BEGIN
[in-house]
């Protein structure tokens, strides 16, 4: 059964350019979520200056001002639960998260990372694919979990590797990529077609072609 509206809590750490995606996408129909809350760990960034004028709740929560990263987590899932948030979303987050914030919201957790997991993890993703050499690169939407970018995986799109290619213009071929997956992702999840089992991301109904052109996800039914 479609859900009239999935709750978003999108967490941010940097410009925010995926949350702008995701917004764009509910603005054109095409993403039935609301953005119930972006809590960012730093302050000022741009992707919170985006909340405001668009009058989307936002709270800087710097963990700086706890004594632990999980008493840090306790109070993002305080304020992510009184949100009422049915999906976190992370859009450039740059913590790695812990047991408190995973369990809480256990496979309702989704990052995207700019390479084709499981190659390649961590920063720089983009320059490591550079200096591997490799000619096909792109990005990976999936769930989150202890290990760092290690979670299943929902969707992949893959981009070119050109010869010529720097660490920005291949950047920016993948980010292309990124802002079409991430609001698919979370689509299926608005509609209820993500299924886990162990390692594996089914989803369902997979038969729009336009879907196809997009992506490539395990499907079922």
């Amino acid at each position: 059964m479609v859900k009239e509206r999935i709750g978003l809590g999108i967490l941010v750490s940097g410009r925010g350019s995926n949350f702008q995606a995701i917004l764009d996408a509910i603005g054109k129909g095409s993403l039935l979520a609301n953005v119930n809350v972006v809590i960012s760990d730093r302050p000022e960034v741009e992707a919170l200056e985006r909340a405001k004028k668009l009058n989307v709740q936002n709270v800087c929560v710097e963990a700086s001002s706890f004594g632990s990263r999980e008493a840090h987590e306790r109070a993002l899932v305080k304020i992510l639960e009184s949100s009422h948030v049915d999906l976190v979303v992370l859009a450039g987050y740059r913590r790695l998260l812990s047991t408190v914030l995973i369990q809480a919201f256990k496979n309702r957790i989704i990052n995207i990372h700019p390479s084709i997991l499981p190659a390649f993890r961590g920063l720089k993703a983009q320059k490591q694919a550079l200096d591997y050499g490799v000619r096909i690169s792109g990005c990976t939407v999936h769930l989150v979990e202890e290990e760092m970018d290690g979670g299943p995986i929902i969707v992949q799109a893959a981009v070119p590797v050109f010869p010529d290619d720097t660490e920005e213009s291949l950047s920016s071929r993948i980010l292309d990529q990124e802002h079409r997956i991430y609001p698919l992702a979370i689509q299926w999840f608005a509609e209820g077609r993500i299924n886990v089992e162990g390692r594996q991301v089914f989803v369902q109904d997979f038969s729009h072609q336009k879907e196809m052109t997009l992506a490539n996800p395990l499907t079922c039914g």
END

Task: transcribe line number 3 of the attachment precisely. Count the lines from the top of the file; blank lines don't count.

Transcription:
């Amino acid at each position: 059964m479609v859900k009239e509206r999935i709750g978003l809590g999108i967490l941010v750490s940097g410009r925010g350019s995926n949350f702008q995606a995701i917004l764009d996408a509910i603005g054109k129909g095409s993403l039935l979520a609301n953005v119930n809350v972006v809590i960012s760990d730093r302050p000022e960034v741009e992707a919170l200056e985006r909340a405001k004028k668009l009058n989307v709740q936002n709270v800087c929560v710097e963990a700086s001002s706890f004594g632990s990263r999980e008493a840090h987590e306790r109070a993002l899932v305080k304020i992510l639960e009184s949100s009422h948030v049915d999906l976190v979303v992370l859009a450039g987050y740059r913590r790695l998260l812990s047991t408190v914030l995973i369990q809480a919201f256990k496979n309702r957790i989704i990052n995207i990372h700019p390479s084709i997991l499981p190659a390649f993890r961590g920063l720089k993703a983009q320059k490591q694919a550079l200096d591997y050499g490799v000619r096909i690169s792109g990005c990976t939407v999936h769930l989150v979990e202890e290990e760092m970018d290690g979670g299943p995986i929902i969707v992949q799109a893959a981009v070119p590797v050109f010869p010529d290619d720097t660490e920005e213009s291949l950047s920016s071929r993948i980010l292309d990529q990124e802002h079409r997956i991430y609001p698919l992702a979370i689509q299926w999840f608005a509609e209820g077609r993500i299924n886990v089992e162990g390692r594996q991301v089914f989803v369902q109904d997979f038969s729009h072609q336009k879907e196809m052109t997009l992506a490539n996800p395990l499907t079922c039914g």